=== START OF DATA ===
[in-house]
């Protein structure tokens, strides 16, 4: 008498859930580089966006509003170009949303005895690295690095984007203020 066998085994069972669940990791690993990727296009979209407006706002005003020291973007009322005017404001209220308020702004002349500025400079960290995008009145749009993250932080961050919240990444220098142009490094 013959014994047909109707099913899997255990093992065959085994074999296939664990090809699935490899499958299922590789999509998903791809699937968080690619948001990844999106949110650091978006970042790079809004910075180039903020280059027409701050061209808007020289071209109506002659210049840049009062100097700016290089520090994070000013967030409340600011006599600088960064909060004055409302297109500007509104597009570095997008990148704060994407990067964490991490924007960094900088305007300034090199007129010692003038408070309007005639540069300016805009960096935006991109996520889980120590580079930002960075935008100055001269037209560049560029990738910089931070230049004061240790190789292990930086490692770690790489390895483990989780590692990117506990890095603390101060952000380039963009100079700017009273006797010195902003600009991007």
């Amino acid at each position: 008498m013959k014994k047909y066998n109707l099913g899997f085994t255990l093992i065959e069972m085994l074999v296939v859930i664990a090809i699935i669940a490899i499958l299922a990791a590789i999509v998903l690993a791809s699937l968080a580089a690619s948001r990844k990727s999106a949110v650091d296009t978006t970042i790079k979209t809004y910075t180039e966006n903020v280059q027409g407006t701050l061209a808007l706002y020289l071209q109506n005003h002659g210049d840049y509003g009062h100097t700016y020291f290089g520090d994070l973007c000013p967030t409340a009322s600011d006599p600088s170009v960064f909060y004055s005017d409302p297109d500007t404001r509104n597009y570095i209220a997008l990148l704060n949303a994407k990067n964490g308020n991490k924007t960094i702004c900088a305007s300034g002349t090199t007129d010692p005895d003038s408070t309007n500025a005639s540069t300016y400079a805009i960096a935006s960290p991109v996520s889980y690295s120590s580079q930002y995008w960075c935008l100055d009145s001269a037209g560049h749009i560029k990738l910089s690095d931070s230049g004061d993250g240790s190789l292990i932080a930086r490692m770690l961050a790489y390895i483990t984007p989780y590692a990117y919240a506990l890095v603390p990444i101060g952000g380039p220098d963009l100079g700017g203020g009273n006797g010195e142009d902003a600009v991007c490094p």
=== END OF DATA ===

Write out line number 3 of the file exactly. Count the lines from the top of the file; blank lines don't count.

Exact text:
């Amino acid at each position: 008498m013959k014994k047909y066998n109707l099913g899997f085994t255990l093992i065959e069972m085994l074999v296939v859930i664990a090809i699935i669940a490899i499958l299922a990791a590789i999509v998903l690993a791809s699937l968080a580089a690619s948001r990844k990727s999106a949110v650091d296009t978006t970042i790079k979209t809004y910075t180039e966006n903020v280059q027409g407006t701050l061209a808007l706002y020289l071209q109506n005003h002659g210049d840049y509003g009062h100097t700016y020291f290089g520090d994070l973007c000013p967030t409340a009322s600011d006599p600088s170009v960064f909060y004055s005017d409302p297109d500007t404001r509104n597009y570095i209220a997008l990148l704060n949303a994407k990067n964490g308020n991490k924007t960094i702004c900088a305007s300034g002349t090199t007129d010692p005895d003038s408070t309007n500025a005639s540069t300016y400079a805009i960096a935006s960290p991109v996520s889980y690295s120590s580079q930002y995008w960075c935008l100055d009145s001269a037209g560049h749009i560029k990738l910089s690095d931070s230049g004061d993250g240790s190789l292990i932080a930086r490692m770690l961050a790489y390895i483990t984007p989780y590692a990117y919240a506990l890095v603390p990444i101060g952000g380039p220098d963009l100079g700017g203020g009273n006797g010195e142009d902003a600009v991007c490094p």